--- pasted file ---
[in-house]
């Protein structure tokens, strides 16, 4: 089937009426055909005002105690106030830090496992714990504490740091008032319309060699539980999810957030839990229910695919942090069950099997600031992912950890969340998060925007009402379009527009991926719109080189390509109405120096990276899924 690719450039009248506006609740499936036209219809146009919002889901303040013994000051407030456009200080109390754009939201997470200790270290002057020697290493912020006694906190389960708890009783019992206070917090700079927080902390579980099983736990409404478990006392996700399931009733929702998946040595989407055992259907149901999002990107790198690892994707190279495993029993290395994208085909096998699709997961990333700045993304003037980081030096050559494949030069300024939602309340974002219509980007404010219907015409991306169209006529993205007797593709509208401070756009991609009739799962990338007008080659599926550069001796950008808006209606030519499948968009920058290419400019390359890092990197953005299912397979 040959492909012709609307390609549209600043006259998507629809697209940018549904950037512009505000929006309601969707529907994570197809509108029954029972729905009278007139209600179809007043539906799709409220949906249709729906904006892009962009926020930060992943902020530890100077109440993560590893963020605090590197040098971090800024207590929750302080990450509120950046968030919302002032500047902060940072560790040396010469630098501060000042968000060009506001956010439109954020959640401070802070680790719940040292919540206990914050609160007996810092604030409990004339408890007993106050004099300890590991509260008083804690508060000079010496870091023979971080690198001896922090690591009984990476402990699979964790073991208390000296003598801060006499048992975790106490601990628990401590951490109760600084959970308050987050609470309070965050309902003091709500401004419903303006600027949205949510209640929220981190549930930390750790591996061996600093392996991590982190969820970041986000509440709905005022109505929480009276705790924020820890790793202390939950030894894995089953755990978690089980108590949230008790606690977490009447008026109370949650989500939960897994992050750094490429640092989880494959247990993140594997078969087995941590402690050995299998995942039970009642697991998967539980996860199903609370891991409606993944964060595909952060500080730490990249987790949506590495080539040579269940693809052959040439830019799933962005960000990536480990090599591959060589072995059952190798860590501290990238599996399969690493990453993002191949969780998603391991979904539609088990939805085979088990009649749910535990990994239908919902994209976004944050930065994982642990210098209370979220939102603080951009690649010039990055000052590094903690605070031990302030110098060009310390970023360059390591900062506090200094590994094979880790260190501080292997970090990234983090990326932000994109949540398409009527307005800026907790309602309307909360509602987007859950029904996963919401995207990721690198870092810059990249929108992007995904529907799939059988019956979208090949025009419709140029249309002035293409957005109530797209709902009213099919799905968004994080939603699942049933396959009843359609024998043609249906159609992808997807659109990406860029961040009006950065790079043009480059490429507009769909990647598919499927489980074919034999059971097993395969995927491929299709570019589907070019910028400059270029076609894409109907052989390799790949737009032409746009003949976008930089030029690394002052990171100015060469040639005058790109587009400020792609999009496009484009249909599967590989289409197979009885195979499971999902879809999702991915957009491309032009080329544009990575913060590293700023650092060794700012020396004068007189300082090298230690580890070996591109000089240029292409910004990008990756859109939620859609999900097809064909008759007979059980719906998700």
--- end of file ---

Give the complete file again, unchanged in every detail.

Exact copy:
[in-house]
């Protein structure tokens, strides 16, 4: 089937009426055909005002105690106030830090496992714990504490740091008032319309060699539980999810957030839990229910695919942090069950099997600031992912950890969340998060925007009402379009527009991926719109080189390509109405120096990276899924 690719450039009248506006609740499936036209219809146009919002889901303040013994000051407030456009200080109390754009939201997470200790270290002057020697290493912020006694906190389960708890009783019992206070917090700079927080902390579980099983736990409404478990006392996700399931009733929702998946040595989407055992259907149901999002990107790198690892994707190279495993029993290395994208085909096998699709997961990333700045993304003037980081030096050559494949030069300024939602309340974002219509980007404010219907015409991306169209006529993205007797593709509208401070756009991609009739799962990338007008080659599926550069001796950008808006209606030519499948968009920058290419400019390359890092990197953005299912397979 040959492909012709609307390609549209600043006259998507629809697209940018549904950037512009505000929006309601969707529907994570197809509108029954029972729905009278007139209600179809007043539906799709409220949906249709729906904006892009962009926020930060992943902020530890100077109440993560590893963020605090590197040098971090800024207590929750302080990450509120950046968030919302002032500047902060940072560790040396010469630098501060000042968000060009506001956010439109954020959640401070802070680790719940040292919540206990914050609160007996810092604030409990004339408890007993106050004099300890590991509260008083804690508060000079010496870091023979971080690198001896922090690591009984990476402990699979964790073991208390000296003598801060006499048992975790106490601990628990401590951490109760600084959970308050987050609470309070965050309902003091709500401004419903303006600027949205949510209640929220981190549930930390750790591996061996600093392996991590982190969820970041986000509440709905005022109505929480009276705790924020820890790793202390939950030894894995089953755990978690089980108590949230008790606690977490009447008026109370949650989500939960897994992050750094490429640092989880494959247990993140594997078969087995941590402690050995299998995942039970009642697991998967539980996860199903609370891991409606993944964060595909952060500080730490990249987790949506590495080539040579269940693809052959040439830019799933962005960000990536480990090599591959060589072995059952190798860590501290990238599996399969690493990453993002191949969780998603391991979904539609088990939805085979088990009649749910535990990994239908919902994209976004944050930065994982642990210098209370979220939102603080951009690649010039990055000052590094903690605070031990302030110098060009310390970023360059390591900062506090200094590994094979880790260190501080292997970090990234983090990326932000994109949540398409009527307005800026907790309602309307909360509602987007859950029904996963919401995207990721690198870092810059990249929108992007995904529907799939059988019956979208090949025009419709140029249309002035293409957005109530797209709902009213099919799905968004994080939603699942049933396959009843359609024998043609249906159609992808997807659109990406860029961040009006950065790079043009480059490429507009769909990647598919499927489980074919034999059971097993395969995927491929299709570019589907070019910028400059270029076609894409109907052989390799790949737009032409746009003949976008930089030029690394002052990171100015060469040639005058790109587009400020792609999009496009484009249909599967590989289409197979009885195979499971999902879809999702991915957009491309032009080329544009990575913060590293700023650092060794700012020396004068007189300082090298230690580890070996591109000089240029292409910004990008990756859109939620859609999900097809064909008759007979059980719906998700």